The last male standing is no longer standing. Sudan, the last male northern white rhino on earth died on Monday 19 March at the age of 45. He was old for a rhino and whilst his death is certainly sad for those on Ol Pejeta who cared for him, and for anyone who met and was inspired by him, the death of one ageing rhino like this should not necessarily be a cause for mourning. The dismay that has sprung up worldwide from conservationists, celebrities and the general public is not about the death of this one rhino, but rather about what his death represents. Sudan was the last male representative of a subspecies that split from its closest relatives, the southern whites, around a million years ago. Only his daughter, Najin, and granddaughter, Fatu, remain. Without any further intervention, the northern white rhino will slide to extinction.
The amount of publicity that Sudan’s death has generated can only be good for conservation but where was all the outrage before now? Why has it taken until the effective extinction of this ancient lineage of giants for people to care? Conservation biology has famously been labelled as a ‘crisis-orientated discipline’ and the stories that attract attention are those of the doomed, of drastic declines and extinctions. Sudan is being hailed as a great ambassador for rhinos, even appearing on Tinder last year in an effort to raise awareness and funds. It is telling that only the very last male of the subspecies carried enough symbolic weight for this.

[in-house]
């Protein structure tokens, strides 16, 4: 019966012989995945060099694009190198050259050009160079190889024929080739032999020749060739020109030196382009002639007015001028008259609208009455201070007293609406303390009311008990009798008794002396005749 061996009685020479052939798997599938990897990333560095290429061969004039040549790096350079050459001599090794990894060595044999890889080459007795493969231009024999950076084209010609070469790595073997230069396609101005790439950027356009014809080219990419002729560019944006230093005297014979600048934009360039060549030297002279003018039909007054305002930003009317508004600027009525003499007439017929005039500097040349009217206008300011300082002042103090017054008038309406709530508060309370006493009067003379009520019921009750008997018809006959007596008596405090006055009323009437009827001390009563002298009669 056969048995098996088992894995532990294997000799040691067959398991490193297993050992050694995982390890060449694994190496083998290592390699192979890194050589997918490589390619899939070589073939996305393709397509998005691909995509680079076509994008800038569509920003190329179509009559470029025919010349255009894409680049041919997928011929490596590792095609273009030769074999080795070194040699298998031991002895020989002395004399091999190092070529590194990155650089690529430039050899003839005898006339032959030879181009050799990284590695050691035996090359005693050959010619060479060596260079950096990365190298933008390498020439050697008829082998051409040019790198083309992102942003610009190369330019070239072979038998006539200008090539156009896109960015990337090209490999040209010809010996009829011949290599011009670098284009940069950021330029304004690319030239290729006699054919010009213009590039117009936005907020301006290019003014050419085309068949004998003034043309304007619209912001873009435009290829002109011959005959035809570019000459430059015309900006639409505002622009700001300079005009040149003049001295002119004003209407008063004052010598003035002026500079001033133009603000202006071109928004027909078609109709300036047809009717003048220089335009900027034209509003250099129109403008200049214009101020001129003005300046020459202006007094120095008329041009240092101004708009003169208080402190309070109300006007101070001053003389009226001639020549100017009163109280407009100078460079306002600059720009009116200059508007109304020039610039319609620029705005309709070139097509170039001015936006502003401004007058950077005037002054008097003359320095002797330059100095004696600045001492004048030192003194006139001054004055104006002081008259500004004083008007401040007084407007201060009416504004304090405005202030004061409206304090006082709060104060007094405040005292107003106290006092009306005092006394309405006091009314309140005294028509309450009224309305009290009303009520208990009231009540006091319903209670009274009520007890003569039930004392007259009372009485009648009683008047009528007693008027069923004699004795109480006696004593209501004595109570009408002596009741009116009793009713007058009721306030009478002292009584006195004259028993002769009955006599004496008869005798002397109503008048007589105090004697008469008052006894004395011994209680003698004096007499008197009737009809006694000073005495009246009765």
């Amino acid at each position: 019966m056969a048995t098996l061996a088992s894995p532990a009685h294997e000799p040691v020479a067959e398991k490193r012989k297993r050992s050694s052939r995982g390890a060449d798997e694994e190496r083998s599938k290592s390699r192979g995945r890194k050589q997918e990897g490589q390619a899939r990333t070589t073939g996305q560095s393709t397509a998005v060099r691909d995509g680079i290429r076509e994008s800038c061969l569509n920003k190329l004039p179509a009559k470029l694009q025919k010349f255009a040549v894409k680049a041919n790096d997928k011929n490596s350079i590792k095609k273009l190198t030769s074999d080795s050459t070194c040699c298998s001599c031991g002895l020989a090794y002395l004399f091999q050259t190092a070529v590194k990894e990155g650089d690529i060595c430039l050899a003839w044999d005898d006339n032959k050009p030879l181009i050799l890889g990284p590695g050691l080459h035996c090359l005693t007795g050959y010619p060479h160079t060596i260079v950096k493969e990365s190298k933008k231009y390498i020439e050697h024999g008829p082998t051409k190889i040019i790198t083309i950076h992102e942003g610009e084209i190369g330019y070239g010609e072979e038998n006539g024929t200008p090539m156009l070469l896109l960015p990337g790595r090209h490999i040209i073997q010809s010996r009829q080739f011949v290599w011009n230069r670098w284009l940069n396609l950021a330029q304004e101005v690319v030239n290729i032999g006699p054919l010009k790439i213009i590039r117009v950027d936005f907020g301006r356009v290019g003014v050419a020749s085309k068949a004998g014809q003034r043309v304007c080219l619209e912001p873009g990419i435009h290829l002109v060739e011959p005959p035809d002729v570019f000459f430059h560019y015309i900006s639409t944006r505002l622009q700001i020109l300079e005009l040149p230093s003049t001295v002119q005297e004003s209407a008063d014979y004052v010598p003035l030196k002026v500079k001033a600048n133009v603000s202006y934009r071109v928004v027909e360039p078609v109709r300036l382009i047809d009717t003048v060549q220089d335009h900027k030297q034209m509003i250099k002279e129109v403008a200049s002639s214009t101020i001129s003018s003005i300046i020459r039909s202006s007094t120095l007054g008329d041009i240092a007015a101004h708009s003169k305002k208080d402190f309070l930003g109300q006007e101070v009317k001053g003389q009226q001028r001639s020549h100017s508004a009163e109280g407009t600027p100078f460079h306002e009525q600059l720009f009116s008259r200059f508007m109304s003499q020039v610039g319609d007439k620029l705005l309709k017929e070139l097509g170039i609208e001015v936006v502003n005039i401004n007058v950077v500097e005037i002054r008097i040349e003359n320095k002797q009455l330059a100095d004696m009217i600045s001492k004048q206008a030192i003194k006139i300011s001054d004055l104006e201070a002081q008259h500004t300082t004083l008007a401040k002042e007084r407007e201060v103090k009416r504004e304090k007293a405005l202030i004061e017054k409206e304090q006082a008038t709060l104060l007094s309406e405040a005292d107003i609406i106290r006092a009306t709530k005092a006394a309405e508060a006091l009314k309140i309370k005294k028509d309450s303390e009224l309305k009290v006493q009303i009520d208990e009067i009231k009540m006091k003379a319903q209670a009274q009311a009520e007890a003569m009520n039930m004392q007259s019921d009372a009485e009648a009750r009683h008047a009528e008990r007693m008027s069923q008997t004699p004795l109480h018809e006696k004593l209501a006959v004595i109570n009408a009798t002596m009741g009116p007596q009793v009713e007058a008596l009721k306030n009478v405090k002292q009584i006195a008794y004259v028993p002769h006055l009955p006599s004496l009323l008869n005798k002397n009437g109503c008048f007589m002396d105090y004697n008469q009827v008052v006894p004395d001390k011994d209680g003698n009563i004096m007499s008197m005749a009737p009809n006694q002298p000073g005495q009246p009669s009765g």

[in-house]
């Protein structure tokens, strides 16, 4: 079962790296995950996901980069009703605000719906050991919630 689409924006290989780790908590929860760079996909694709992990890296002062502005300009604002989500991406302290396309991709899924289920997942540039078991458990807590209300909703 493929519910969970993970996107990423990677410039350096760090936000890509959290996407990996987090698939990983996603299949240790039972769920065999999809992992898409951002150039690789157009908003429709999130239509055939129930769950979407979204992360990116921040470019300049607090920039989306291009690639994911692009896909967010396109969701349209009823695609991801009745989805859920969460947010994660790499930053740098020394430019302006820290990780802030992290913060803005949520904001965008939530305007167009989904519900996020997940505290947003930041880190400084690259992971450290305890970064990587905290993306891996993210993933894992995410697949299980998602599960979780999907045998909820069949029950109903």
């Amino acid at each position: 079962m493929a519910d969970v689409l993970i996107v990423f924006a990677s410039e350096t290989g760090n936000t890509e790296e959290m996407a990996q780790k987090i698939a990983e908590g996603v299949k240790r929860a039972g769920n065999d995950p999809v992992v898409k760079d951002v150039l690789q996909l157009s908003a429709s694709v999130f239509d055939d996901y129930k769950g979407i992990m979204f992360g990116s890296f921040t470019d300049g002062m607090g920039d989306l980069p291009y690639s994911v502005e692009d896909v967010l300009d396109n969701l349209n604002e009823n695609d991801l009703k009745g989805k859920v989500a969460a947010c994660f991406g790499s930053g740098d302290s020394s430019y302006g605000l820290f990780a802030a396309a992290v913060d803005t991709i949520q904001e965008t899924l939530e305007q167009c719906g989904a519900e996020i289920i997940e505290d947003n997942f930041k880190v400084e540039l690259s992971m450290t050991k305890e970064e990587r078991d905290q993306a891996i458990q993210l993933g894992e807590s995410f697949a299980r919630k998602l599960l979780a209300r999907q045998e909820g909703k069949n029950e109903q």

There is a lot of talk of northern whites living on through IVF and other reproductive technologies. Ol Pejeta announced that it had collected Sudan’s ‘genetic material’, and semen from other males has been frozen in the past. Scientists from San Diego Zoo and the Leibniz Institute for Zoo and Wildlife Research in Berlin are working with Ol Pejeta on attempting to remove egg cells from the two remaining females, fertilise them and insert them into southern white rhino surrogates. The cost of this has been estimated as being as much as £9 million ($12.5 million) and there are many difficulties which means that it could be impossible.
Whilst it would be an amazing scientific achievement to resurrect a subspecies, serious questions hang over the endeavour. Is this the best use of funds that could be used elsewhere for species that still fulfil ecological functions? If we did manage to create enough northern whites to create a viable population, where would we put them? There is very little suitable habitat left in their former range. Whilst it may sound heartless, it may be best to let the northern whites disappear into history.
There are plenty of other species which have not quite yet reached the brink of extinction on which to spend your outrage. Hardly anyone knows about Sumatran and Javan rhinos, both of which number fewer than 100 individuals. Serious and concerted effort could prevent these going the way of the northern whites. Even ‘Save the Rhino’ advocates are letting the northern whites go and focusing efforts on these other rhino species. We can’t limit our anger and our energy for moments such as these. For conservation to be successful, we have to apply our efforts earlier in the process of species decline. We have to take the fury that has been stoked up over the death of Sudan and make sure that never again do we have a last male standing.
Featured image: A southern white rhino (the closest relative to the northern white rhino). Photo: William Murphy/Flickr